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Chapter 18: Bacteria and Viruses

Chapter Worksheet

Ch. 18.1 Bacteria

A diverse group of organisms that live in almost every environment.

Diversity of Prokaryotes

Prokaryotes are the most numerous organisms on Earth and are found everywhere. Prokaryote is a Greek word that means before a nucleus.

Once were classified in the kingdom Monera based on their lack of a nucleus and membrane-bound organelles. Now divided into two domains: Bacteria and Archea.
Bacteria (Eubacteria)- prokaryotic organisms that belong to Domain Bacteria.
Bacteria live in nearly every environment on Earth and are important in the human body, industry, and food production.
Archea live in extreme environments and are sometimes called extremophiles; have similarities with eukaryotic cells, such as cytoplasm proteins and histones.


Found almost everywhere except in extreme environments. Have strong cell walls that contain peptidoglycan. Some have a second cell wall, a property that can be used to classify them.
Some bacteria, such as cyanobacteria are photosynthetic.


Found in extreme environments that are hostile to most other forms of life.
Thermoacidophiles live in hot, acidic environments, including sulfur hot springs, thermal vents on the ocean floor, and around volcanoes. Thrive in extreme temperatures and high acidity.
Many are strict anaerobes- they die in the presence of oxygen.

Halophiles live in very salty environments. Usually are aerobic, and some carry out a form of photosynthesis using a protein instead of the pigment chlorophyll.

Methanogens are obligate anaerobes; they cannot live in the presence of oxygen. These use carbon dioxide during respiration and give off methane. Found in sewage treatment plants, bogs, swamps, and the gastrointestinal tract of humans and other animals.

Differences Between Bacteria and Archaea

Bacterial cell walls contain peptidoglycan, archaea do not. There are different lipids in their plasma membranes; and different ribosomal proteins and RNA.
Ribosomal proteins of archaea are similar to those of eukaryotic cells.

Prokaryote Structure

Unicellular, DNA, ribosomes, lack a nuclear membrane and other membrane-bound organelles such as mitochondria and chloroplasts.


Exist as a large, circular chromosome in an area called the nucleoid. Many have at least one smaller piece of DNA called a plasmid, which is also circular.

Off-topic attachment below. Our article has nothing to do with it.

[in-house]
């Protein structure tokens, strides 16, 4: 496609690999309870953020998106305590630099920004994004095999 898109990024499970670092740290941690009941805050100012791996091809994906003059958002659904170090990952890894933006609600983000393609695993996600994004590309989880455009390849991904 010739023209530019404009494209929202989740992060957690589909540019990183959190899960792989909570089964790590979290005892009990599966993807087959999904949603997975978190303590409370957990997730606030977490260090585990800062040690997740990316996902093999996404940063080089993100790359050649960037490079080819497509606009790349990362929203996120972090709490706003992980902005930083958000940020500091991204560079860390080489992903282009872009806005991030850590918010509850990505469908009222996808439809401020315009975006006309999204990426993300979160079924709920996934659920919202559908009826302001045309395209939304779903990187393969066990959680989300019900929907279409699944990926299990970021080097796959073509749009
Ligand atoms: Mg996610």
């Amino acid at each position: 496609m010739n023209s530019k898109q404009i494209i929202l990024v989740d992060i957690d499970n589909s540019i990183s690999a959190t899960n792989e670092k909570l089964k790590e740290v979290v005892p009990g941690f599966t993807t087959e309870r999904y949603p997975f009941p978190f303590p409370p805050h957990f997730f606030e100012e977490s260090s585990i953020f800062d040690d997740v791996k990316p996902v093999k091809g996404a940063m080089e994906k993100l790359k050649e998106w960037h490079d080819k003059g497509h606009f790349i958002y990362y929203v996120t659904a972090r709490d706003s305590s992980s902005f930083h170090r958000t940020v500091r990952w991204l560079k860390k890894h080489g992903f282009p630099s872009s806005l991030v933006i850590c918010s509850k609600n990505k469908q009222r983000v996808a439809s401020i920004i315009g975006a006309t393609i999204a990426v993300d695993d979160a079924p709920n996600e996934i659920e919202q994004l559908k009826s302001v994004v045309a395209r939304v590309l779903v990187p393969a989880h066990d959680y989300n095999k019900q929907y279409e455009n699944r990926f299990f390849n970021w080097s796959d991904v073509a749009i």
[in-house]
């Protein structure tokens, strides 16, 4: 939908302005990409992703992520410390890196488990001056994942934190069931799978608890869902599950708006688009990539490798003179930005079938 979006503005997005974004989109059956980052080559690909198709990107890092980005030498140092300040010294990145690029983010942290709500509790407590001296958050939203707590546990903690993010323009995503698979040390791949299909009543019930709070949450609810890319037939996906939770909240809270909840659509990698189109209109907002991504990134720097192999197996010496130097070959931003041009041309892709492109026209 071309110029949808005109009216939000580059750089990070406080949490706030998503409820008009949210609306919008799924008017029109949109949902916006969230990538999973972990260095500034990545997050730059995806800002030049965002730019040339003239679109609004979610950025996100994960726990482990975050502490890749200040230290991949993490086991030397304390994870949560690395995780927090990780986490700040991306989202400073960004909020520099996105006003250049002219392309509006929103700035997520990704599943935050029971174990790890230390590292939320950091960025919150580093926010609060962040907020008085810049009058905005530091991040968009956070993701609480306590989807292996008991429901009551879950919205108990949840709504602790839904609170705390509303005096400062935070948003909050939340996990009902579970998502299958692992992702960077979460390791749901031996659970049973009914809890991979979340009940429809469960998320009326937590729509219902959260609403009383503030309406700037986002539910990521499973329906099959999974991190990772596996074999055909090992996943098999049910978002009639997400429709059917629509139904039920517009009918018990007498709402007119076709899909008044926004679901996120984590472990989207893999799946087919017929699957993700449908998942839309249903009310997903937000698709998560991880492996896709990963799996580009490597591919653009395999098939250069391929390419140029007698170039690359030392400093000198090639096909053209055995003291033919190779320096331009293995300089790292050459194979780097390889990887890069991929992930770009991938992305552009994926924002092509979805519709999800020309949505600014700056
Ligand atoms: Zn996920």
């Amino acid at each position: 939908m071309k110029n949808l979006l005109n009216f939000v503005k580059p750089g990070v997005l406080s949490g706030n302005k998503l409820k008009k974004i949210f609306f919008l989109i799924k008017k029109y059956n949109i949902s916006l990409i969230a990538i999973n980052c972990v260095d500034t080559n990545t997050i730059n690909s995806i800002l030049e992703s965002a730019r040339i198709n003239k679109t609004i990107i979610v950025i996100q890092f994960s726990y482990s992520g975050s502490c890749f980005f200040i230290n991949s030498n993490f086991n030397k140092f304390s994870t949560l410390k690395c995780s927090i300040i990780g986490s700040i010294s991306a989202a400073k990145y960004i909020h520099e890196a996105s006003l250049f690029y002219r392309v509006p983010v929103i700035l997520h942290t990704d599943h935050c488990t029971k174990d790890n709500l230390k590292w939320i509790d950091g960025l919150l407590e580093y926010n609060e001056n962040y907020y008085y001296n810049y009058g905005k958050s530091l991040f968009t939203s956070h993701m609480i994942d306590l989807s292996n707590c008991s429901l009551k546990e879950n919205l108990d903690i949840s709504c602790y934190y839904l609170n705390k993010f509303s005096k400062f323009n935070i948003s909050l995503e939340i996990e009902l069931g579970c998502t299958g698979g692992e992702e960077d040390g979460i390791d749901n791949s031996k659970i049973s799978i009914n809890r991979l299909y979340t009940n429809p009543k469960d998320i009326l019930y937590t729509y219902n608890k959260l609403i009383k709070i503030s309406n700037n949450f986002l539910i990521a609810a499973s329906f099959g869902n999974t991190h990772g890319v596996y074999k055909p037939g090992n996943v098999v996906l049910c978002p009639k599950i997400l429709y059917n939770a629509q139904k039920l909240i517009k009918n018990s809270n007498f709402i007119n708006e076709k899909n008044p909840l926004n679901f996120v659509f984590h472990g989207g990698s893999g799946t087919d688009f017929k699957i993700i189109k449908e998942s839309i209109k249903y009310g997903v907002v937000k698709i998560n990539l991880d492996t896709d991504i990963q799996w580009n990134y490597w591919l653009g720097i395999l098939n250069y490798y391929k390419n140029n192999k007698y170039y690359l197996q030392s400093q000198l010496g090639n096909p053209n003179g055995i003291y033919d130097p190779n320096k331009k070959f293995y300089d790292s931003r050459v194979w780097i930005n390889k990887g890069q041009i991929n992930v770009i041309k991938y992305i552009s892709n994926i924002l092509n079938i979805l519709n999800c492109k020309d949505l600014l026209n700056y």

A layer of polysaccharides around the cell wall. The capsule helps preventing the cell from drying out and help the cell attach to surfaces. Also protects from white blood cells and antibiotics.


Found on the outer surface of some bacteria. Pili- submicroscopic, hairlike structures that are made of protein. Pili are for attaching to surfaces; also can form a bridge to pass copies of plasmids.


Typically 1-10 micrometers long and .7-1.5 micrometers wide. The small size allows nutrients and other substances the cells need to diffuse to all parts of the cell.

Prokaryote Characteristics

Historically, scientists identified prokaryotes using criteria such as shape, cell wall, and movement. Today by comparing DNA, evolutionary relationships can be determined.


Three general shapes: Spherical (round) called cocci (coccus), rod-shaped called bacilli (bacillus), spiral-shaped called spirilli (spirillum).

Cell Walls

All have peptidoglycan; made of disaccharides and peptide fragments.
Gram's staining is a technique that uses dyes to identify the two major types of bacteria; those with/without an outer layer of lipids.

Gram-positive have a large amount of peptidoglycan and appear dark purple.
Gram-negative have a lipid layer and less peptidoglycan and appear light pink.
Some antibiotics work by attacking the cell wall of bacteria, physicians identify th type of cell wall to prescribe the proper antibiotic.


Some are stationary, some move by flagella made of microfilaments unlike the eukaryote microtubules, some glide on a layer of secreted slime.

Reproduction of Prokaryotes

Asexual using binary fission. Binary fission- the division of a cell into two genetically identical cells.